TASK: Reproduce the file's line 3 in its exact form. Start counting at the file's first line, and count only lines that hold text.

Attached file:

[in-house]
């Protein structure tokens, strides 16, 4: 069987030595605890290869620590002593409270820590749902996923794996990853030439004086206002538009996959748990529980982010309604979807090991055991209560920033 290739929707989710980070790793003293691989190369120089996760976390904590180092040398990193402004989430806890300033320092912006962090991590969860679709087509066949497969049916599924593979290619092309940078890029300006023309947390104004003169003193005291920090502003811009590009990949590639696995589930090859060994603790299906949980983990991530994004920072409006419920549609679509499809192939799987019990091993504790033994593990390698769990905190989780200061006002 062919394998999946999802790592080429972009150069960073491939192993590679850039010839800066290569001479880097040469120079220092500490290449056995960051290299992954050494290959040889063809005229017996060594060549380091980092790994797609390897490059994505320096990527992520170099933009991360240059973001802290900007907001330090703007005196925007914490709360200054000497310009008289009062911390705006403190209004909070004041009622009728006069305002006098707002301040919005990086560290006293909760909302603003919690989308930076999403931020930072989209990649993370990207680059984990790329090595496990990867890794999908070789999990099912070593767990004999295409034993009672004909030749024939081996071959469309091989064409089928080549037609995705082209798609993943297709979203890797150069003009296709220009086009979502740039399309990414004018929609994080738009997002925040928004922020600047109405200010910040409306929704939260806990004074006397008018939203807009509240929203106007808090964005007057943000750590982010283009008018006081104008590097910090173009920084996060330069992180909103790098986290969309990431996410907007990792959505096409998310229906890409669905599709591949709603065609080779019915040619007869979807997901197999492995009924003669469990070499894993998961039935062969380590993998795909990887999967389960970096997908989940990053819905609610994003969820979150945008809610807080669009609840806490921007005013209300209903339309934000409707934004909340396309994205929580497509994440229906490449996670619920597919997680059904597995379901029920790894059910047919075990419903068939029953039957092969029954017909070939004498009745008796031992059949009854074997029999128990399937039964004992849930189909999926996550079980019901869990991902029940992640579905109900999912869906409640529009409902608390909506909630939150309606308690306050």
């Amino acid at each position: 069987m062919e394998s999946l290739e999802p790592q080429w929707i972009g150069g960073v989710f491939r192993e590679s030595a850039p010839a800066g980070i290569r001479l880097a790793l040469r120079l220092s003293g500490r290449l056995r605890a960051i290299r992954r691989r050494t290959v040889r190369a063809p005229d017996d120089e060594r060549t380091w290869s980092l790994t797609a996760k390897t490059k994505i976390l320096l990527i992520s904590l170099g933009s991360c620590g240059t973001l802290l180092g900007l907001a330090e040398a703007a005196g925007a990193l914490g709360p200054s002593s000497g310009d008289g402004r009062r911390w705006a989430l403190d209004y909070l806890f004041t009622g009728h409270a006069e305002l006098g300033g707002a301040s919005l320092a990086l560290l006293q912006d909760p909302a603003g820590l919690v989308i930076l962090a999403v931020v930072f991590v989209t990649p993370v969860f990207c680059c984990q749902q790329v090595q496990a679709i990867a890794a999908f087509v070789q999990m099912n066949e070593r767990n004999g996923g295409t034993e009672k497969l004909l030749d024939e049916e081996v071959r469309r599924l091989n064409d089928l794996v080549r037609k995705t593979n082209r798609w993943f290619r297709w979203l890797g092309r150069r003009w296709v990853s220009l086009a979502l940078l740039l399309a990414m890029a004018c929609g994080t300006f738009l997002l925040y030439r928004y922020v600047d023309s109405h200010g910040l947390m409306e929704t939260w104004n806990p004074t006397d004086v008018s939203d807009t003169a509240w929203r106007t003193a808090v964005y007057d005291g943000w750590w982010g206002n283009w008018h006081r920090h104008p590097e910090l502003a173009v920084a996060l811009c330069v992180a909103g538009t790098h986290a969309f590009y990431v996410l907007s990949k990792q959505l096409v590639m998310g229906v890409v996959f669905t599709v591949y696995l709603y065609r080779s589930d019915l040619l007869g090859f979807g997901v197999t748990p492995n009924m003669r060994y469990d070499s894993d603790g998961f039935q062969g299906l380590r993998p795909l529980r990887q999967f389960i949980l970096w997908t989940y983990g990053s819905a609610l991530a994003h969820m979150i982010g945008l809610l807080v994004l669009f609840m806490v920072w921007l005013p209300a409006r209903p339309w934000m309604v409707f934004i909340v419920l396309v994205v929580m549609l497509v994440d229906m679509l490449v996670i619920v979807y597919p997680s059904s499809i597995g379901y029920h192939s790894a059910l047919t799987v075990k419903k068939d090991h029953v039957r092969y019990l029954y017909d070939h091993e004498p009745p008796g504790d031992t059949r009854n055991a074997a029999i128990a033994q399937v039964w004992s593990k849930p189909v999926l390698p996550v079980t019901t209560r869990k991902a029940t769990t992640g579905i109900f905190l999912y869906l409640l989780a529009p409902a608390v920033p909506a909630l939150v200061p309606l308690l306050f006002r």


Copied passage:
């Amino acid at each position: 069987m062919e394998s999946l290739e999802p790592q080429w929707i972009g150069g960073v989710f491939r192993e590679s030595a850039p010839a800066g980070i290569r001479l880097a790793l040469r120079l220092s003293g500490r290449l056995r605890a960051i290299r992954r691989r050494t290959v040889r190369a063809p005229d017996d120089e060594r060549t380091w290869s980092l790994t797609a996760k390897t490059k994505i976390l320096l990527i992520s904590l170099g933009s991360c620590g240059t973001l802290l180092g900007l907001a330090e040398a703007a005196g925007a990193l914490g709360p200054s002593s000497g310009d008289g402004r009062r911390w705006a989430l403190d209004y909070l806890f004041t009622g009728h409270a006069e305002l006098g300033g707002a301040s919005l320092a990086l560290l006293q912006d909760p909302a603003g820590l919690v989308i930076l962090a999403v931020v930072f991590v989209t990649p993370v969860f990207c680059c984990q749902q790329v090595q496990a679709i990867a890794a999908f087509v070789q999990m099912n066949e070593r767990n004999g996923g295409t034993e009672k497969l004909l030749d024939e049916e081996v071959r469309r599924l091989n064409d089928l794996v080549r037609k995705t593979n082209r798609w993943f290619r297709w979203l890797g092309r150069r003009w296709v990853s220009l086009a979502l940078l740039l399309a990414m890029a004018c929609g994080t300006f738009l997002l925040y030439r928004y922020v600047d023309s109405h200010g910040l947390m409306e929704t939260w104004n806990p004074t006397d004086v008018s939203d807009t003169a509240w929203r106007t003193a808090v964005y007057d005291g943000w750590w982010g206002n283009w008018h006081r920090h104008p590097e910090l502003a173009v920084a996060l811009c330069v992180a909103g538009t790098h986290a969309f590009y990431v996410l907007s990949k990792q959505l096409v590639m998310g229906v890409v996959f669905t599709v591949y696995l709603y065609r080779s589930d019915l040619l007869g090859f979807g997901v197999t748990p492995n009924m003669r060994y469990d070499s894993d603790g998961f039935q062969g299906l380590r993998p795909l529980r990887q999967f389960i949980l970096w997908t989940y983990g990053s819905a609610l991530a994003h969820m979150i982010g945008l809610l807080v994004l669009f609840m806490v920072w921007l005013p209300a409006r209903p339309w934000m309604v409707f934004i909340v419920l396309v994205v929580m549609l497509v994440d229906m679509l490449v996670i619920v979807y597919p997680s059904s499809i597995g379901y029920h192939s790894a059910l047919t799987v075990k419903k068939d090991h029953v039957r092969y019990l029954y017909d070939h091993e004498p009745p008796g504790d031992t059949r009854n055991a074997a029999i128990a033994q399937v039964w004992s593990k849930p189909v999926l390698p996550v079980t019901t209560r869990k991902a029940t769990t992640g579905i109900f905190l999912y869906l409640l989780a529009p409902a608390v920033p909506a909630l939150v200061p309606l308690l306050f006002r």